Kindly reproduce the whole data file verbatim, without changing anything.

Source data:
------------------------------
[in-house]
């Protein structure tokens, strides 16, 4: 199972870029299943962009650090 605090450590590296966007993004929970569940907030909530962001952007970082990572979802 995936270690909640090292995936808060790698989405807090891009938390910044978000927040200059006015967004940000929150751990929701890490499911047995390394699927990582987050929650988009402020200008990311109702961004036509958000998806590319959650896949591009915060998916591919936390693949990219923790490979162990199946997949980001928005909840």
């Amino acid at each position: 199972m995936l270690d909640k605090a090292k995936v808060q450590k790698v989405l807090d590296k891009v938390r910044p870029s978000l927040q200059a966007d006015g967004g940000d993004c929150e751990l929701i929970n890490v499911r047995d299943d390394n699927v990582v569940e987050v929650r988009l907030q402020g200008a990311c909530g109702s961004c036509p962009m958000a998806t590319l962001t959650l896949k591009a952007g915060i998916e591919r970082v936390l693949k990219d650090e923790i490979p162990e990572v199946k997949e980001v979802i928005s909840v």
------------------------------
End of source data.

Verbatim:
[in-house]
């Protein structure tokens, strides 16, 4: 199972870029299943962009650090 605090450590590296966007993004929970569940907030909530962001952007970082990572979802 995936270690909640090292995936808060790698989405807090891009938390910044978000927040200059006015967004940000929150751990929701890490499911047995390394699927990582987050929650988009402020200008990311109702961004036509958000998806590319959650896949591009915060998916591919936390693949990219923790490979162990199946997949980001928005909840």
């Amino acid at each position: 199972m995936l270690d909640k605090a090292k995936v808060q450590k790698v989405l807090d590296k891009v938390r910044p870029s978000l927040q200059a966007d006015g967004g940000d993004c929150e751990l929701i929970n890490v499911r047995d299943d390394n699927v990582v569940e987050v929650r988009l907030q402020g200008a990311c909530g109702s961004c036509p962009m958000a998806t590319l962001t959650l896949k591009a952007g915060i998916e591919r970082v936390l693949k990219d650090e923790i490979p162990e990572v199946k997949e980001v979802i928005s909840v």